Thursday 28 February 2013


I picked up a copy of Juan Williams' book Muzzled at the library this week.  It's an interesting look at the benefits of political correctness vs free speech.  He points out how both concepts can be abused.  Political correctness can be used to attack the person rather than the ideas.  Free speech can be used to justify hate-filled words.

When I was in university, one of my professors said something which stuck with me.  We were complaining to him about having to read a particular book (we whined about our reading list a lot) because the concepts in it were against everything we believed in.  (I'm not certain, but I believe it was Augustine's Confessions.)

He told us that it was critical to read things and expose ourselves to ideas we disagreed with.  Because that was the best way to figure out what we truly believed rather than being caught in complacent familiarity.

I've taken his advice very much to heart.  I've found myself in many debates where the other side was making a reasoned, consistent and persuasive argument and I still felt deep in my gut that they were wrong.  It forced me to really think and go deep in myself to discover why I felt it was wrong.

Practicing this skill has definitely made me a more critical thinker.  When I fire up the ol' noggin, I'm very good at finding the hidden flaws in most arguments.  (It's embarassing to admit, but if I'm not paying attention, I'll find myself agreeing with the stupidest things and have to mentally smack myself in the head later.)

That advice is the reason I'm a passionate believer in free speech.  I think there is some logic behind the reasoning that our language does have inherent biases which reinforce the status quo.  I also believe that there are certain words and terms which have so much weight of hatred that they cannot be used.  But I think the concept of politically correct speech doesn't solve these issues.  Someone who hates black people can infuse African-American with all the venom of previous epithets.  The hate just gets transferred to a new phrase which gets banned, begetting a new phrase and they cycle beginning all over again.

I believe that the only way to truly change society's inherent biases is with devoted effort over time.  We can come a long way in a single generation but we can't make it all disappear.  This was driven home to me when I watched the movie Changeling with Angelina Jolie, set in the 30s.  A police officer in the movie dismisses her to her face as being too emotional to make a good decision.  I shook my head and said it could never happen but my grandmother quietly commented that she remembered such direct insults.

I've never had someone say that to my face.  There have been times it was implied or when I suspect someone was thinking it.  But society no longer accepts it being said.  That is progress because eventually people stop picking up on the silent stuff.  It becomes a soundless whisper in history.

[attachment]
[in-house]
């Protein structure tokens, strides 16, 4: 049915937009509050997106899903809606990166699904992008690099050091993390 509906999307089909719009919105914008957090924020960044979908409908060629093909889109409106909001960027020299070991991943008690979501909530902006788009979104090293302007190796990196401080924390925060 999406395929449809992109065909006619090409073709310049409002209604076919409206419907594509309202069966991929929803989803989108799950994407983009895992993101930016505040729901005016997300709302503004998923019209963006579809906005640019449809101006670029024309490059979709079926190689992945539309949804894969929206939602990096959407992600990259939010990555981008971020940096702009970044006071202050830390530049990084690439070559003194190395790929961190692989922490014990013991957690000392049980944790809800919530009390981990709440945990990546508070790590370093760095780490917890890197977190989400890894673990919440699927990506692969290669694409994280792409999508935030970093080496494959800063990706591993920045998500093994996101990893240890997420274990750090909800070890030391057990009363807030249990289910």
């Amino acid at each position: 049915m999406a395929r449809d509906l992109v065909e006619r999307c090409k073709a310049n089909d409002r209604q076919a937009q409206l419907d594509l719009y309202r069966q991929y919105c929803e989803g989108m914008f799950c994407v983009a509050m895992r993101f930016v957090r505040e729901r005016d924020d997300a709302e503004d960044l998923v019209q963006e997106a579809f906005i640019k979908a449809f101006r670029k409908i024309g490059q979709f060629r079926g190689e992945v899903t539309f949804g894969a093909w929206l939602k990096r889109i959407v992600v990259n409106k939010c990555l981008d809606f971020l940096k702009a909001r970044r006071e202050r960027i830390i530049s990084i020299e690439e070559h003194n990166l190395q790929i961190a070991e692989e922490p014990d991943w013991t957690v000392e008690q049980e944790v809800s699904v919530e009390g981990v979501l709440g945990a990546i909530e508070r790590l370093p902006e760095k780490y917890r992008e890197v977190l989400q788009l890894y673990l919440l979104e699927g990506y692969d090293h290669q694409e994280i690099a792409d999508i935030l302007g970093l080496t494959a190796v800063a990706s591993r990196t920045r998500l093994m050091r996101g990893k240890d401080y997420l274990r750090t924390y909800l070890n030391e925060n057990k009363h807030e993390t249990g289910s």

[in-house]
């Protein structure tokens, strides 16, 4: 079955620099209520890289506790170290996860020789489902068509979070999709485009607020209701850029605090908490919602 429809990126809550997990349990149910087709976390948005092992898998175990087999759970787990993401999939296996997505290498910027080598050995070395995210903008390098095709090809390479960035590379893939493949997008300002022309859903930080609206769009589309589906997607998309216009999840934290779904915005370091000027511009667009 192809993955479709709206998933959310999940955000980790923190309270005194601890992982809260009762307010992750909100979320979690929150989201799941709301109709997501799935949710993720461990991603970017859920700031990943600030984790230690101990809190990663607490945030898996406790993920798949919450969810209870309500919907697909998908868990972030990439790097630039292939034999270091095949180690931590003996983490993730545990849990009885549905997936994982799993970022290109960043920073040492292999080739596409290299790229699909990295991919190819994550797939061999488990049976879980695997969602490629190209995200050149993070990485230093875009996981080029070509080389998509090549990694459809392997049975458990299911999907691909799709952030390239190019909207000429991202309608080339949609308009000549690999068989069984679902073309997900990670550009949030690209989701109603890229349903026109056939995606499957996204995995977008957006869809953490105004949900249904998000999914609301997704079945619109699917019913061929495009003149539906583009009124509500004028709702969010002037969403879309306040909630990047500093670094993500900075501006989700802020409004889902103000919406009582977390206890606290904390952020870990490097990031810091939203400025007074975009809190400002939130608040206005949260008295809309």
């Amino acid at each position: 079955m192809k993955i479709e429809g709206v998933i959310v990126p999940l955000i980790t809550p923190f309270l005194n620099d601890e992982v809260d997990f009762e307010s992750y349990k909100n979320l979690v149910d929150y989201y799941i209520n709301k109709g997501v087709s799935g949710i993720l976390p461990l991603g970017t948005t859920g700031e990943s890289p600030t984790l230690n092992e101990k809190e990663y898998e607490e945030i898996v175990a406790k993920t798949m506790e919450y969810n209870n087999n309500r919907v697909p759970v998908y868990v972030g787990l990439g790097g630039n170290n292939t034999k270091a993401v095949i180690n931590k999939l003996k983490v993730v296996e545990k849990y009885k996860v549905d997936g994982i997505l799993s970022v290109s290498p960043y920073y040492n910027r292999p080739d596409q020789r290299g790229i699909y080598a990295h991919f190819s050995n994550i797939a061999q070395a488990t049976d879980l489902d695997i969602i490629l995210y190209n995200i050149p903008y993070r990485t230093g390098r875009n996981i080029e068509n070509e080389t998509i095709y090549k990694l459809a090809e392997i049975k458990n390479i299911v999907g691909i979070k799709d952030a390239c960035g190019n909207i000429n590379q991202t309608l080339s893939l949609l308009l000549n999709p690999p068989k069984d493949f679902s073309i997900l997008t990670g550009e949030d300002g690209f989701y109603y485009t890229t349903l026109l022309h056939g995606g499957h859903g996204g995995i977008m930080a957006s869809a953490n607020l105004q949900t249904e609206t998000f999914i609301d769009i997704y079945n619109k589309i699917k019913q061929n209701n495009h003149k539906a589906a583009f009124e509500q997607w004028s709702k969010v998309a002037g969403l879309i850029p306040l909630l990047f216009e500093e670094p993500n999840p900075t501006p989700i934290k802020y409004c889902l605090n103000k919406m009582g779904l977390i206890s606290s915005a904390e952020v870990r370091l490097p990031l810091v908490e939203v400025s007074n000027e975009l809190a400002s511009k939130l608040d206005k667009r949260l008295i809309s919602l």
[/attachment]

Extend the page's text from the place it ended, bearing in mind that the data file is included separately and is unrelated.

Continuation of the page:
But it didn't happen because someone decided it was taboo to say it.  It happened because more and more women set examples of competent behaviour in public and refused to accept a bigoted view of reality.  Eventually, the evidence overwhelmed the petty hatred. 

If ideas are driven underground, they cannot be fought.  So bring them out into the light of day where we can prove them to be so many shadows in the closet of our consciousness.

Wednesday 27 February 2013

The Learning Curve

This is a concept I learned a long time ago.  Long enough that I don't remember where I learned it, only that I picked it up out of a magazine.

There are three stages of learning for any child.  First is the absolutely new, next is the reminder and third is actual knowledge/understanding.

When something is absolutely new, there's a certain shock factor to it.  Just absorbing the information takes effort.  At this stage, the child shouldn't be expected to perform the task or behaviour.  Just getting them to repeat the information back to you is a positive step.

The next step is the reminder stage.  The child knows what is expected but can't quite make it without some prompting.  This is where warnings of potential consquences are appropriate.

The final step is actual knowledge/understanding.  The child knows how to do the task or how to behave in a situation without any outside help.  Immediate punishment can now be implemented for failure to comply.

The example given was a child brushing their teeth.  At two, just the concept of sticking the brush in their mouths might be overwhelming.  At five, they might be able to do it themselves with adult supervision.  At fifteen, if they don't brush their teeth, they can lose privileges.

This is one of the few parenting techniques which I find translates for children with autism, albeit with some tweakings.  Our children are likely to spend much longer in the absolutely new and reminder stages for any particular task or behaviour expectation.  And we're likely to have to break down the introduction of the task into smaller tasks.